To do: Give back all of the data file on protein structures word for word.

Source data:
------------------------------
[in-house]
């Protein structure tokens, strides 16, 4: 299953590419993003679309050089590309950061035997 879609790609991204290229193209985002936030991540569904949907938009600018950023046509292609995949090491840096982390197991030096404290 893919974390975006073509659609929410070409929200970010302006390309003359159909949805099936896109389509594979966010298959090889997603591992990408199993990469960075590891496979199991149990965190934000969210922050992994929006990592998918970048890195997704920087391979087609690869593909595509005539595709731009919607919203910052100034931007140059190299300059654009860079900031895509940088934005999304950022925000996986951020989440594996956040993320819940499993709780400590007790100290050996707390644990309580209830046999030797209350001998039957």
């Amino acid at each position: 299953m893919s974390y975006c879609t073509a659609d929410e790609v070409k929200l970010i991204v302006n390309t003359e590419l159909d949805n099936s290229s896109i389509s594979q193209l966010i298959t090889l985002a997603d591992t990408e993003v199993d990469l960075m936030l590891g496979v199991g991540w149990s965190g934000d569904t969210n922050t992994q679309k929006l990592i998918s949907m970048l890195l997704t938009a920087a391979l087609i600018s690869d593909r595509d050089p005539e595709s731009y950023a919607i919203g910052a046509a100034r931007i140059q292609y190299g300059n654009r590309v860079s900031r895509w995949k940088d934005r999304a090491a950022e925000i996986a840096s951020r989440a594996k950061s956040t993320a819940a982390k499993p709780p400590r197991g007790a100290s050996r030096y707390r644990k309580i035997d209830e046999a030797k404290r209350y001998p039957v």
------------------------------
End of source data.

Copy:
[in-house]
């Protein structure tokens, strides 16, 4: 299953590419993003679309050089590309950061035997 879609790609991204290229193209985002936030991540569904949907938009600018950023046509292609995949090491840096982390197991030096404290 893919974390975006073509659609929410070409929200970010302006390309003359159909949805099936896109389509594979966010298959090889997603591992990408199993990469960075590891496979199991149990965190934000969210922050992994929006990592998918970048890195997704920087391979087609690869593909595509005539595709731009919607919203910052100034931007140059190299300059654009860079900031895509940088934005999304950022925000996986951020989440594996956040993320819940499993709780400590007790100290050996707390644990309580209830046999030797209350001998039957």
């Amino acid at each position: 299953m893919s974390y975006c879609t073509a659609d929410e790609v070409k929200l970010i991204v302006n390309t003359e590419l159909d949805n099936s290229s896109i389509s594979q193209l966010i298959t090889l985002a997603d591992t990408e993003v199993d990469l960075m936030l590891g496979v199991g991540w149990s965190g934000d569904t969210n922050t992994q679309k929006l990592i998918s949907m970048l890195l997704t938009a920087a391979l087609i600018s690869d593909r595509d050089p005539e595709s731009y950023a919607i919203g910052a046509a100034r931007i140059q292609y190299g300059n654009r590309v860079s900031r895509w995949k940088d934005r999304a090491a950022e925000i996986a840096s951020r989440a594996k950061s956040t993320a819940a982390k499993p709780p400590r197991g007790a100290s050996r030096y707390r644990k309580i035997d209830e046999a030797k404290r209350y001998p039957v």